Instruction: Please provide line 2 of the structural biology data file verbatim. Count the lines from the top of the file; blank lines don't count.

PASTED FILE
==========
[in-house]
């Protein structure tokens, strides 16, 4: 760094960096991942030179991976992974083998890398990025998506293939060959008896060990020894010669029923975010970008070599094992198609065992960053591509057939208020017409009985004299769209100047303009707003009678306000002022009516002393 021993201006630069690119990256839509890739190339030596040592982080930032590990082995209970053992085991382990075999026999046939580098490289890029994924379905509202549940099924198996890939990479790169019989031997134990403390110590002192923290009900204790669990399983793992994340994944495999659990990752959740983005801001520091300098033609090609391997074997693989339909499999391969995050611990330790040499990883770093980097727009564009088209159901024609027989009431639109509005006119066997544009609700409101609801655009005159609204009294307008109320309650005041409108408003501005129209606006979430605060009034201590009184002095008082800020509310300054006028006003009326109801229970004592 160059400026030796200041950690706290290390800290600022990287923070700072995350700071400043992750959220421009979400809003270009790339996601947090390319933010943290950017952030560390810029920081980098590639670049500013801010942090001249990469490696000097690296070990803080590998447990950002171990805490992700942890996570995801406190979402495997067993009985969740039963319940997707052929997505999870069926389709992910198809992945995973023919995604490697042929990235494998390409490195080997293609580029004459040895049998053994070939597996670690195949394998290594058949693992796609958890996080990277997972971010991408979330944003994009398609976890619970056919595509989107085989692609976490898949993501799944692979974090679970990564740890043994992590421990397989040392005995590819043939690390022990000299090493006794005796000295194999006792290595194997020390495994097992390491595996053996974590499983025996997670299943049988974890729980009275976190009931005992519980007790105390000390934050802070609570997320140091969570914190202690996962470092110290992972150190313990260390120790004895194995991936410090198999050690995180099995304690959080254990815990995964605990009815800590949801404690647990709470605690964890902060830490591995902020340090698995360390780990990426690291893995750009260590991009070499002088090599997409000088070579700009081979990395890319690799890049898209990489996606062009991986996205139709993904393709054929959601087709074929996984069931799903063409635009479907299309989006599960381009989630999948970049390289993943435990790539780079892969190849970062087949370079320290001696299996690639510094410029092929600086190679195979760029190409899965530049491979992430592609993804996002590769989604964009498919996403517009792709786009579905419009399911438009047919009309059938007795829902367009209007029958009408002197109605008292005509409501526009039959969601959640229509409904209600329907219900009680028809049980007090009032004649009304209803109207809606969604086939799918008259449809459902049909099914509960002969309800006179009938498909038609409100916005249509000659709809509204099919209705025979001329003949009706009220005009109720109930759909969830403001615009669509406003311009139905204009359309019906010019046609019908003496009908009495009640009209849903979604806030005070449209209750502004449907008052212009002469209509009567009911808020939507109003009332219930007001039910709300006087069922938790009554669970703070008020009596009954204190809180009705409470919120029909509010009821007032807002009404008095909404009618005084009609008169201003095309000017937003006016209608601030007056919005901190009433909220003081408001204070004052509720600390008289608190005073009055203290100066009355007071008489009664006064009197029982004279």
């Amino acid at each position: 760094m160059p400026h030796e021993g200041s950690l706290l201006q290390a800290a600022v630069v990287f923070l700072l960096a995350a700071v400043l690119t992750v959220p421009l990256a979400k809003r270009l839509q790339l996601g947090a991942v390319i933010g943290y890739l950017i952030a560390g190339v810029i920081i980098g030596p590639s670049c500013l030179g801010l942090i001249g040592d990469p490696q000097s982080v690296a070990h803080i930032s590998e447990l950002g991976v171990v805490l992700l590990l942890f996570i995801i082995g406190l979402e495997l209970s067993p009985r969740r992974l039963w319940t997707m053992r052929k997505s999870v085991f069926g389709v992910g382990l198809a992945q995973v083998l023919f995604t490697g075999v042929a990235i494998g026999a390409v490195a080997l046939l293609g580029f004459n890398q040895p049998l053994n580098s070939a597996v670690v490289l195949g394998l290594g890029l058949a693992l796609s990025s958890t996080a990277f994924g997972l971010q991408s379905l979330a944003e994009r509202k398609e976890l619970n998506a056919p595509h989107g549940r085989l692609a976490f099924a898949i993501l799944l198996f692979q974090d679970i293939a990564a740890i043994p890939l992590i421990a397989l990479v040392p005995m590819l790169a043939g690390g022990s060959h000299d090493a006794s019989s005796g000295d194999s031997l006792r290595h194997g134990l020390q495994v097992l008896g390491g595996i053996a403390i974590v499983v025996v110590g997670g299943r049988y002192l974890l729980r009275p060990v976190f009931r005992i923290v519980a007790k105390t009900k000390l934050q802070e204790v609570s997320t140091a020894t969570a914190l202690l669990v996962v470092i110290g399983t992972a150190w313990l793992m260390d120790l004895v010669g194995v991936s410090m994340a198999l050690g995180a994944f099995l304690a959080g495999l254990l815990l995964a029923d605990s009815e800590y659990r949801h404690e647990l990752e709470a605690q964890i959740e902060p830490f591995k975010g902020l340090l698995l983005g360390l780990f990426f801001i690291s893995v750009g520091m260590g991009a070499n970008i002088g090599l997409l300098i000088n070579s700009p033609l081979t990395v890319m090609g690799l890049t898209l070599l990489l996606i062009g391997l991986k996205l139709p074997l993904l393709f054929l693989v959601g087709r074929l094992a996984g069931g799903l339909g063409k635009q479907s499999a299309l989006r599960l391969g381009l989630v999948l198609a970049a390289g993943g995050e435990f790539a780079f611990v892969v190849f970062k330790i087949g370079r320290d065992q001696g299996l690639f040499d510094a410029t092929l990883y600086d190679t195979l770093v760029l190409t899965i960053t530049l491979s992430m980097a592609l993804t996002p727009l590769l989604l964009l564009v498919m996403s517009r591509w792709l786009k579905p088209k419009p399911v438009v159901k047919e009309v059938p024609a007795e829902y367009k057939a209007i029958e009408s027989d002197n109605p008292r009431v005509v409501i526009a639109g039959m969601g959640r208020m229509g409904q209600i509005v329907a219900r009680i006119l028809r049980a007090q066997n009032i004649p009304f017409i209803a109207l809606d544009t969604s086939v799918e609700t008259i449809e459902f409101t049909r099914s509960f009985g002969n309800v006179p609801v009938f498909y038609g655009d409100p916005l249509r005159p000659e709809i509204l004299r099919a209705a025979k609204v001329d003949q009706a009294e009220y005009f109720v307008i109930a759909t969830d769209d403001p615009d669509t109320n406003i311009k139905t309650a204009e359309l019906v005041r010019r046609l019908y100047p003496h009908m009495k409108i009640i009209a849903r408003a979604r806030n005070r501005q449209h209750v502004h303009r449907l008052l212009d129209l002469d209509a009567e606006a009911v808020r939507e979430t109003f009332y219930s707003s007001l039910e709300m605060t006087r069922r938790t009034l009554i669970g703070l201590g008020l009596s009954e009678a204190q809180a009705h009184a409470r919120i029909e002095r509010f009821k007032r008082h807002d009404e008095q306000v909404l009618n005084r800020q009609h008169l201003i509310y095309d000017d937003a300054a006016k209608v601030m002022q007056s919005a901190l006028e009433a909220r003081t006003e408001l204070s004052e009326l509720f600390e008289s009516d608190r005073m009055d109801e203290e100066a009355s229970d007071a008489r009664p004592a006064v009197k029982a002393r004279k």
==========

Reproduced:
């Protein structure tokens, strides 16, 4: 760094960096991942030179991976992974083998890398990025998506293939060959008896060990020894010669029923975010970008070599094992198609065992960053591509057939208020017409009985004299769209100047303009707003009678306000002022009516002393 021993201006630069690119990256839509890739190339030596040592982080930032590990082995209970053992085991382990075999026999046939580098490289890029994924379905509202549940099924198996890939990479790169019989031997134990403390110590002192923290009900204790669990399983793992994340994944495999659990990752959740983005801001520091300098033609090609391997074997693989339909499999391969995050611990330790040499990883770093980097727009564009088209159901024609027989009431639109509005006119066997544009609700409101609801655009005159609204009294307008109320309650005041409108408003501005129209606006979430605060009034201590009184002095008082800020509310300054006028006003009326109801229970004592 160059400026030796200041950690706290290390800290600022990287923070700072995350700071400043992750959220421009979400809003270009790339996601947090390319933010943290950017952030560390810029920081980098590639670049500013801010942090001249990469490696000097690296070990803080590998447990950002171990805490992700942890996570995801406190979402495997067993009985969740039963319940997707052929997505999870069926389709992910198809992945995973023919995604490697042929990235494998390409490195080997293609580029004459040895049998053994070939597996670690195949394998290594058949693992796609958890996080990277997972971010991408979330944003994009398609976890619970056919595509989107085989692609976490898949993501799944692979974090679970990564740890043994992590421990397989040392005995590819043939690390022990000299090493006794005796000295194999006792290595194997020390495994097992390491595996053996974590499983025996997670299943049988974890729980009275976190009931005992519980007790105390000390934050802070609570997320140091969570914190202690996962470092110290992972150190313990260390120790004895194995991936410090198999050690995180099995304690959080254990815990995964605990009815800590949801404690647990709470605690964890902060830490591995902020340090698995360390780990990426690291893995750009260590991009070499002088090599997409000088070579700009081979990395890319690799890049898209990489996606062009991986996205139709993904393709054929959601087709074929996984069931799903063409635009479907299309989006599960381009989630999948970049390289993943435990790539780079892969190849970062087949370079320290001696299996690639510094410029092929600086190679195979760029190409899965530049491979992430592609993804996002590769989604964009498919996403517009792709786009579905419009399911438009047919009309059938007795829902367009209007029958009408002197109605008292005509409501526009039959969601959640229509409904209600329907219900009680028809049980007090009032004649009304209803109207809606969604086939799918008259449809459902049909099914509960002969309800006179009938498909038609409100916005249509000659709809509204099919209705025979001329003949009706009220005009109720109930759909969830403001615009669509406003311009139905204009359309019906010019046609019908003496009908009495009640009209849903979604806030005070449209209750502004449907008052212009002469209509009567009911808020939507109003009332219930007001039910709300006087069922938790009554669970703070008020009596009954204190809180009705409470919120029909509010009821007032807002009404008095909404009618005084009609008169201003095309000017937003006016209608601030007056919005901190009433909220003081408001204070004052509720600390008289608190005073009055203290100066009355007071008489009664006064009197029982004279």